Receiving a diagnosis of cancer is immensely challenging; it can provoke a blend of anxiety, sadness, and fear, much of which can be allayed as we commence our treatment plan, working alongside a team of health professionals we trust. Sometimes, we can feel anxious or depressed while receiving treatment; we can feel tired and can grow impatient with the wait, eagerly wishing to simply get back to our day-to-day lives. The stress we feel can be compounded if we are also struggling financially. This post discusses the relationship between finances and health, suggesting ways to nip the problem in the bud.
Financial Stress and Mental Health
Studies on financial stress among particular groups (for instance, students burdened by debt) have found a greater risk of mental illness. Debt, low wages, or bankruptcy take their toll on our energy levels, but also affect our motivation, sleep, and lifestyle choices. Indeed, the relationship between stress and our finances is cyclical; the more burdened we feel, the more likely we are to make poor financial decisions (including spending money impulsively and getting deeper into debt). The more in debt we are, meanwhile, the more anxious or depressed we can feel. These states affect our ability to think clearly and formulate a strategic plan to rescue our finances.
Stress and Physical Health
Because our mental and physical health are interrelated, when we are in constant ‘fight or flight’ mode, we can make lifestyle decisions which hamper our physical health. For instance, binge eating and other eating disorders can be trigger by stress. Overeating, meanwhile, or indulging in processed and sugary foods, can lead to obesity, insulin resistance, and even Type 2 diabetes.
Seeking Financial Advice
If you are battling cancer and struggling to meet work and health needs simultaneously, do not be reticent to ask for help. Ask friends or family about a trusted accountant or financial assessor who can give you handy advice on how to save, consolidate, or refinance existing debt.
Accountants can point you in the right direction by suggesting that you automate savings. They can help you figure out which debts to pay first, and formulate a retirement plan. They can also advise you on small ways to save that can add up, such as the use of cashback cards, which can return you up to 2% of everything you purchase. This is not for everyone; there are options which can consolidate and reduce costs, but also others to help raise short term funds. Financial apps, meanwhile, can make it much easier to save money every month. Small steps such as this can make a big difference; they can mean having enough to pay someone to help you with housework or to have an occasional massage and other soothing treatments.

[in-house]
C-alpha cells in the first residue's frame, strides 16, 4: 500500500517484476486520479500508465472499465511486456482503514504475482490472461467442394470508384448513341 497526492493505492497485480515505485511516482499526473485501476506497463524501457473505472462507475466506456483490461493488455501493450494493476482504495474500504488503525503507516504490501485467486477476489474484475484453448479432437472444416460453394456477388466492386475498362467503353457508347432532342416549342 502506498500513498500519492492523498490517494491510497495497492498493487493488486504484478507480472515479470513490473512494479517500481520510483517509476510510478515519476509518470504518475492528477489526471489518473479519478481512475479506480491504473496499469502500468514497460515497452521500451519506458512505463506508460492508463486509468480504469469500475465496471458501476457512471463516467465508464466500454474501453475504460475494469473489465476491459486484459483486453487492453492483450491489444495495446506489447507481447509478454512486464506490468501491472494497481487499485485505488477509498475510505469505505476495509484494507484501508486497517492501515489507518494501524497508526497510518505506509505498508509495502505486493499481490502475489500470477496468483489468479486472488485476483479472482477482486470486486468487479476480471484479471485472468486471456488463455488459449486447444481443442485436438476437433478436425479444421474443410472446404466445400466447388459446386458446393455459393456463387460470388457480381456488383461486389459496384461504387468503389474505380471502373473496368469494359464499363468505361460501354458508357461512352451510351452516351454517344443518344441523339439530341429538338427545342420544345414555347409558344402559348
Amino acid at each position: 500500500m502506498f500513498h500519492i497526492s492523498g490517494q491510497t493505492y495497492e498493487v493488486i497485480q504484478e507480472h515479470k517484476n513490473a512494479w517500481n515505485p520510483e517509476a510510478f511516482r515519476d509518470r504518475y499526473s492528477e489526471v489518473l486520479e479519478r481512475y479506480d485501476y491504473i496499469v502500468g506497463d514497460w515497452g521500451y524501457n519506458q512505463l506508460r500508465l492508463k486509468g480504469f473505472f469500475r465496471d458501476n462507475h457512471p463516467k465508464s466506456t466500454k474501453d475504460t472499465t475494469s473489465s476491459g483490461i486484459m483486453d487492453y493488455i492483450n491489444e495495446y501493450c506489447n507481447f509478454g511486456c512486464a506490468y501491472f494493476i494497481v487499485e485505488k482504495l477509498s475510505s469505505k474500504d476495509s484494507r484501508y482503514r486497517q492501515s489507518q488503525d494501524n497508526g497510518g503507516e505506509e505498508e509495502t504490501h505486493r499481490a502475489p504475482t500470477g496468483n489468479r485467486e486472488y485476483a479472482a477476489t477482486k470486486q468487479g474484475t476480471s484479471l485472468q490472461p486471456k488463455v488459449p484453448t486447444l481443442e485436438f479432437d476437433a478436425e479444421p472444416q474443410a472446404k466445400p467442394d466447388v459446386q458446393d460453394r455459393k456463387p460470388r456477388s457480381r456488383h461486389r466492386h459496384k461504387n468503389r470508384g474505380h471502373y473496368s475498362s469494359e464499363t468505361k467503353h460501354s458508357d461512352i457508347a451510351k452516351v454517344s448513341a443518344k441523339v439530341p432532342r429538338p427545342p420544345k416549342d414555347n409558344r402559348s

Stress Busting Strategies
Because the relationship between finances and our mental health is so interdependent, it is important to battle stress actively. Yoga and meditation are two activities which have been found to lower levels of stress hormone, cortisol, in numerous large-scale studies. In the end, stress reduction is a very personal pursuit; for some, experiences in Nature are a great source of relief. For others, hobbies such as art, music, or even gardening, do the trick. The key is to find something that resonates with you; the more mindful the activity, the better.
It is vital for patients, family, and friends to be aware of the effects stress can have on their physical and mental health; this is the first step towards putting an end to the stress-anxiety conundrum. By putting your finances in order and taking active steps to quell stress, you will find that neither has such a powerful hold on you as it may initially seem.
About the Author: Chrissy Fielding is a Content Manager and is working to build one of the best senior resource sites.